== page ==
The Witch Dungeon Museum is just one of the witch attractions from which to choose from in the wich of Salem, Massachusetts also known as Witch City. There is also the Witch History Museum, the Salem Witch Museum, the Witch House, Salem Witch Village, Salem Wax Museum of Witches & Seafarers, Salem Witch Hunt Film & Tours, the Witchery, Witch Pix of Salem, Witch Trials Memorial, Witching Hour- Live Spell Casting, and the Bewitched Statue.
When planning out our day in Salem, we decided we wanted to visit the Salem Witch Museum. After reading up on the various offerings this one appeared to be the most comprehensive and sounded the most official. However, we got confused when we walked into the Witch History Museum instead and found they were offering a deal to visit three attractions: The Witch History Museum, The Witch Dungeon Museum and the Pirate Museum. We opted out, but in the confusion somehow decided to make our way to the Witch Dungeon Museum which offers a live reenactment and is apparently acclaimed of some sort.
► Ranking: #stinkydiaper
Witch Dungeon Museum
16 Lynde St
Salem, MA 01970
Phone: (978) 741-3570
Hours: 10a – 5p
Prices: Adults | $10 Children 4-13 | $8
The exterior of this building is quaint. It is modeled after a courthouse that would have been common in 1692 in Salem. Outside are four pillories, a nice party trick for the kiddos to play in. Inside and up a stout set of stairs is the stage, and around the room are 16 plaques that tell the history of how the witch hysteria gained traction and came to be.
A short production, including actual transcripts from court documents is presented before the audience, and runs about 5-7 minutes long. After watching the two women tuss it out accusing each other, in front of a jury of plastic bodies, head down the stairs to the actual dungeon for which this attraction is named.
Inside you’ll find more extremely poor renditions of human likeness in mannequin form. The dungeons mimic the cells that witches were confined in as they awaited trial or their fate. Side by side the prison cells are depictions of Tituba, the accusers, and everyday life. It doesn’t flow in any comprehensible manner. Your guide, and narrator will share some history from the trials continuing to speak in a very weird tone, tenor and accent.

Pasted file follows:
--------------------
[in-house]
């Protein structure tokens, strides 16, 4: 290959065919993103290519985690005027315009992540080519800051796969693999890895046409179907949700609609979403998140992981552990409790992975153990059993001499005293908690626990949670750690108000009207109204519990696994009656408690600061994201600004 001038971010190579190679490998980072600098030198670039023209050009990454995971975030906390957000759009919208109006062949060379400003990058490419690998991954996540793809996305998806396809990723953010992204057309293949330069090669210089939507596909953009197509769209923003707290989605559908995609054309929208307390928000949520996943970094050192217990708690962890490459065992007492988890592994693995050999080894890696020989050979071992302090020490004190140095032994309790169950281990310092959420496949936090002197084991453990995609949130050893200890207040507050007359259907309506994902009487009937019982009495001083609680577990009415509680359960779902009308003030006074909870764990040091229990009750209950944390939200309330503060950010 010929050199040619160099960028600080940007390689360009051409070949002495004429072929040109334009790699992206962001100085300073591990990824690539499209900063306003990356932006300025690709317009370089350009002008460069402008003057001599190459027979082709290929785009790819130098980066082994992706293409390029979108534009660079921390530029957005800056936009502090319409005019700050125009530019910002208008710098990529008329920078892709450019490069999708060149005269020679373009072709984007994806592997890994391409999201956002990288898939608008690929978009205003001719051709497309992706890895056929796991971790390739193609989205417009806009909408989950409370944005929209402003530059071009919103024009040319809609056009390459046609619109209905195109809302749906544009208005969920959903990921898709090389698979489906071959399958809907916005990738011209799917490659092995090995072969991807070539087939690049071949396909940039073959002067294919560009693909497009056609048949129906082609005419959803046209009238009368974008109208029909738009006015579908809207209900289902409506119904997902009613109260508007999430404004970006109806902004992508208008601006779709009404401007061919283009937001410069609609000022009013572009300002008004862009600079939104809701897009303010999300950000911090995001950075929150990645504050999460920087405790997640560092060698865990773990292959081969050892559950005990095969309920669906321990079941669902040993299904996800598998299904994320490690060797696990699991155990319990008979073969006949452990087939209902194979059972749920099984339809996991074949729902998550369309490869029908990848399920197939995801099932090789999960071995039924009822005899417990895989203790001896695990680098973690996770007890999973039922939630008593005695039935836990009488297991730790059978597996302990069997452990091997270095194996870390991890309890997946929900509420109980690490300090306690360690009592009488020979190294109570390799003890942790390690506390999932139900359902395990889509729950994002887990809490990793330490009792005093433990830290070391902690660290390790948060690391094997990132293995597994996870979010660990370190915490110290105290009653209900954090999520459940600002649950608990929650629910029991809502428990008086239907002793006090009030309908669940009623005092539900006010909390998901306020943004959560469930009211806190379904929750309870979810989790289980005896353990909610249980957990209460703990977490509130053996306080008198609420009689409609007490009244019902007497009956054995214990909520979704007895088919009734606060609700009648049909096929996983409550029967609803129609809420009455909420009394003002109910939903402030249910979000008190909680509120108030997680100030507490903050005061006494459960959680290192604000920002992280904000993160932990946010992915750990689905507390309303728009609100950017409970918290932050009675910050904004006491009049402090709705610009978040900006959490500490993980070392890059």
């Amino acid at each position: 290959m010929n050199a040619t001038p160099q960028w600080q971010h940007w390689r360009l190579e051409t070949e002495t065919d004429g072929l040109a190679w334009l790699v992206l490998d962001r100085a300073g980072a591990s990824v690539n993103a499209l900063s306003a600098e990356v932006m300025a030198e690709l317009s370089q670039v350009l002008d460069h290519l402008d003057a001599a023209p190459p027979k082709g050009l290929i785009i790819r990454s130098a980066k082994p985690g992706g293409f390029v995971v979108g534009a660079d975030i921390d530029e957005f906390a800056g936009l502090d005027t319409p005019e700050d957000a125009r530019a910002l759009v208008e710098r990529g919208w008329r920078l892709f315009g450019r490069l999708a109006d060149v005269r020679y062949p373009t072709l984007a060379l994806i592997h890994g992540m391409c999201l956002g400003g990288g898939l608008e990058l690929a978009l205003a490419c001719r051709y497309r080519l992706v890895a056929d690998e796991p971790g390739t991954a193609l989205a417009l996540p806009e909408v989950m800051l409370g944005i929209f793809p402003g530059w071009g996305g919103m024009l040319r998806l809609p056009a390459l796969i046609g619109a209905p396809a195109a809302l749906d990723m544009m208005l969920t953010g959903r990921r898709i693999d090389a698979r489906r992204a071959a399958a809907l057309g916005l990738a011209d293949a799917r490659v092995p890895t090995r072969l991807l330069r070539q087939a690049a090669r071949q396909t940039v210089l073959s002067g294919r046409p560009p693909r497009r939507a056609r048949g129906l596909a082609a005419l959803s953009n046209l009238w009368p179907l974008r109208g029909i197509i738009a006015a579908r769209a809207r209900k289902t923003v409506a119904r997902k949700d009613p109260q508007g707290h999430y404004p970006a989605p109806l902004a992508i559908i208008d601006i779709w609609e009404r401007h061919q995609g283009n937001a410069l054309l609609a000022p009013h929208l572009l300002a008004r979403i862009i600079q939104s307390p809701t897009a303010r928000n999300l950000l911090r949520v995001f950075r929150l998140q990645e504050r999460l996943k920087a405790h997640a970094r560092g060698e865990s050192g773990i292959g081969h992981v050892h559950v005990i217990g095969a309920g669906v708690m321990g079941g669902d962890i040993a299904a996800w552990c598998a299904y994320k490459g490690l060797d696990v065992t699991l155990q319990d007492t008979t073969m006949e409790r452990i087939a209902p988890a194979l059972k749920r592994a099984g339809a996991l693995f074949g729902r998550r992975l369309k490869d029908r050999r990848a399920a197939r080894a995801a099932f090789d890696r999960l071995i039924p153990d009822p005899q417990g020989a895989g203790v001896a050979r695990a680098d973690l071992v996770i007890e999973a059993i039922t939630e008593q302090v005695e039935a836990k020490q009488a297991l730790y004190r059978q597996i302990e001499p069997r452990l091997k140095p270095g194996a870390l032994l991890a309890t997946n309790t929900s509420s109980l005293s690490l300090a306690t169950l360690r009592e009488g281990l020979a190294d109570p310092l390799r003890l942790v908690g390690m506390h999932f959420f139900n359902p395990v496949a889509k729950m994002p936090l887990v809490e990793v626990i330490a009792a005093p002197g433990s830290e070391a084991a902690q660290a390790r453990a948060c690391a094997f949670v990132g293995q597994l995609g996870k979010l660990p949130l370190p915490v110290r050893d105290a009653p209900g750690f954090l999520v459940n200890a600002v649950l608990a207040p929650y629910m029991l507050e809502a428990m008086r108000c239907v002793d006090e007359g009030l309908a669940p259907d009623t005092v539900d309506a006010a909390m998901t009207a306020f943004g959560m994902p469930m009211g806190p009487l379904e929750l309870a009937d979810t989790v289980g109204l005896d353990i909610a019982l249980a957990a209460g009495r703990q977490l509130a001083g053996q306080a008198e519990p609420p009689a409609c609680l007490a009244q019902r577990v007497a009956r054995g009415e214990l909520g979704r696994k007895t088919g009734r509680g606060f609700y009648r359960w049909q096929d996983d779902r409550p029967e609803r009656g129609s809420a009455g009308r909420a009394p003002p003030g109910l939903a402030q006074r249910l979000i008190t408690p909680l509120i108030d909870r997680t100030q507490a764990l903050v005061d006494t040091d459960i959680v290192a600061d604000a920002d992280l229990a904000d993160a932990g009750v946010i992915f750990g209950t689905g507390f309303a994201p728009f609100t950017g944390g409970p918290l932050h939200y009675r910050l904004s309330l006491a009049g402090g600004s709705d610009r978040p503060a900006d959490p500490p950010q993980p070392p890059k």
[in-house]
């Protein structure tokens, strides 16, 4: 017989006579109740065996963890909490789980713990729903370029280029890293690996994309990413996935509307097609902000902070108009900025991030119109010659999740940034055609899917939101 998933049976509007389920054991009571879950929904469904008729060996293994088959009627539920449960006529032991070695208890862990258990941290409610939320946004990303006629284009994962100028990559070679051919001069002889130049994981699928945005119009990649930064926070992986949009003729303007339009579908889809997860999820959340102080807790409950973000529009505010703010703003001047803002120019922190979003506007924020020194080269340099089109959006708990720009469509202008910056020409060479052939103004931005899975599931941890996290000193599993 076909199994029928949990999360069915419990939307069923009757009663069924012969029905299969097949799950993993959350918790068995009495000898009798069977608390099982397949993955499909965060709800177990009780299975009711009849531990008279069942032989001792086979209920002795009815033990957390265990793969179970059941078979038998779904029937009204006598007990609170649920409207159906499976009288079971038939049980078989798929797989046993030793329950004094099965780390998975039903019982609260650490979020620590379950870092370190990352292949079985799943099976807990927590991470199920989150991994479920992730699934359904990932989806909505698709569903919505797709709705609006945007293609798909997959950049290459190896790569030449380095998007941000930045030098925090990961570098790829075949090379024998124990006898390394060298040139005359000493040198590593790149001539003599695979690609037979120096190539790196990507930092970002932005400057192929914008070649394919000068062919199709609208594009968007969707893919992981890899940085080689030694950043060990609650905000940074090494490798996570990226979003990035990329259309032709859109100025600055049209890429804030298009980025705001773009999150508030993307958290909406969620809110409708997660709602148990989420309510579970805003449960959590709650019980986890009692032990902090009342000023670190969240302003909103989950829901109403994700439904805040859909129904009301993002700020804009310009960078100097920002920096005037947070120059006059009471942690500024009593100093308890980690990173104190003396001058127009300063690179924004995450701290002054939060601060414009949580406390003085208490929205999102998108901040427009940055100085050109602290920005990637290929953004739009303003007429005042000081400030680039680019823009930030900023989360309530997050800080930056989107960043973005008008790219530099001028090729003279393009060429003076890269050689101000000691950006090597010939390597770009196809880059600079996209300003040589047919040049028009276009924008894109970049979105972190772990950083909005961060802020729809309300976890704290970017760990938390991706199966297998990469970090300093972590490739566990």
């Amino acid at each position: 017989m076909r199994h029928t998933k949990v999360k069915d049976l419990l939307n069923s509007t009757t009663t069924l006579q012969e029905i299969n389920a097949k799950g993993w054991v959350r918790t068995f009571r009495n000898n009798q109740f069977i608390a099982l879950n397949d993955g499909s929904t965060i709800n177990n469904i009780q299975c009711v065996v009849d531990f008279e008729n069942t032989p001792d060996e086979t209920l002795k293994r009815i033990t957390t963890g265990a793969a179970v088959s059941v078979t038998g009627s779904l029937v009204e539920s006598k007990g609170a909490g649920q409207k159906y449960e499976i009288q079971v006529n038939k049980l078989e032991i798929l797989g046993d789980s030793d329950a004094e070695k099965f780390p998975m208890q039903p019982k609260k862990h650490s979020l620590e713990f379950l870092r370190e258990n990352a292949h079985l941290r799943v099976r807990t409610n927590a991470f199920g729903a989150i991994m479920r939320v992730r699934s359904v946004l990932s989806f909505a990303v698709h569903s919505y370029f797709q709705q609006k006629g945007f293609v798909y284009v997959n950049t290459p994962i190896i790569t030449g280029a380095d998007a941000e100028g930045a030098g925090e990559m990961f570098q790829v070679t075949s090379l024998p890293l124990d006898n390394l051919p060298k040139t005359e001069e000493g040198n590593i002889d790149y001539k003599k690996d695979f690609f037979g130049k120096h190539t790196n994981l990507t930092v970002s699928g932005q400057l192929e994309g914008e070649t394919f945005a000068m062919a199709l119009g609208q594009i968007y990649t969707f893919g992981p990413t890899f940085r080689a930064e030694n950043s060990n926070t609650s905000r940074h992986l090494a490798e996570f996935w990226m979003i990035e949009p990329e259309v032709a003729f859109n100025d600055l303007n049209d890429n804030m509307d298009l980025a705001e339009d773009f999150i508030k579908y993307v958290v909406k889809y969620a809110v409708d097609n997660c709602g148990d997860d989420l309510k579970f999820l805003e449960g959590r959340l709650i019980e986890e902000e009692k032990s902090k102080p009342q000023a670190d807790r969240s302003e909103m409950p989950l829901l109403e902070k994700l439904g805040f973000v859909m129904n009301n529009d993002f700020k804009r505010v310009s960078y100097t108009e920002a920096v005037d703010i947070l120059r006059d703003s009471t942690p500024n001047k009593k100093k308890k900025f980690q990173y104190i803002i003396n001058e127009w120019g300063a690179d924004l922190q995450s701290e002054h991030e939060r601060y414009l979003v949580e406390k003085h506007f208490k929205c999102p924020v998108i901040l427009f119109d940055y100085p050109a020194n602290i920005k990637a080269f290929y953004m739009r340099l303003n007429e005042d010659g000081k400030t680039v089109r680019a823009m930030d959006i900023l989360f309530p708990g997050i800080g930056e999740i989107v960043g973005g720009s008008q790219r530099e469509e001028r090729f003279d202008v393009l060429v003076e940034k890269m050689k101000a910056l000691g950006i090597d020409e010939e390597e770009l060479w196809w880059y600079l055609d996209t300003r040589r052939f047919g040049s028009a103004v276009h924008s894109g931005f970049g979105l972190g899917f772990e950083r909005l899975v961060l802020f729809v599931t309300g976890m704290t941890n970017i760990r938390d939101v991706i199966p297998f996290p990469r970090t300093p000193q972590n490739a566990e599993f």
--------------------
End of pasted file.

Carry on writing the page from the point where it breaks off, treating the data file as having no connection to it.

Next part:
The tour ends when the guide pronounces she has no more information to tell you about what happened. Then you leave.
We came to learn that all the witch museums in Salem offer the same information with slightly varying presentations. All poorly done. All cheaply done. All done in bad taste. All underwhelming. All lackluster. What made this so bad was just how poor and cheap the presentation is. The costumes, the acting, the lack of updating. This behaves like a prop shop with cardboard backdrops. It feels like the owner decided Salem just didn’t have quite enough Witch attractions and he wanted his piece of the pie.
Though this is a #stinkydiaper review, the entire museum isn’t all stinky. It’s actually fairly interesting to read the plaques in the auditorium as they offer a historical account of the main players in the accusations. The dialogue of the scene is said to have been lifted from actual transcripts from court documents, and as such you are forbidden from filming (seems sketchy). The cells are eerie, and you come to learn that the witches were taxed for their cell, shackles, gruel, clothing, etc. If they couldn’t pay, their next of kin would be responsible. Visually seeing the cruelty bestowed upon these people, and that they were shrouded in utter darkness, is a bit horrifying.
The main problem is that the entire production, both here and elsewhere throughout town, feels like a big joke. The events which happened here are not only shocking, but they are shameful. They deserve respect, not only for the victims but for the grim actions of the entire community. In six months, 19 people were put to death. We expected a town that did more than laugh and poke fun at their expense.
► For Kids: The Witch Dungeon Museum is probably a fairly good attraction for them, if they are between five and eleven. They won’t know how bad it is, and it won’t be too scary for them to handle. Our kids had a lot of questions. When it comes to understanding, this offered a good representation of the type of language used, the accusations thrown around, the hype and hysteria that caused the fear which led to the trials, and seeing where the people were held in the dungeon prisons. Younger children, and adults, may be totally bored.
Which witch attractions have you discovered in Salem wichship? Do you agree with our assessment, or did you find this attraction devilishly fun?
► Nap-Time Version: For a one-time gig, The Witch Dungeon Museum is a’right, but don’t come expecting too much, or anything at all.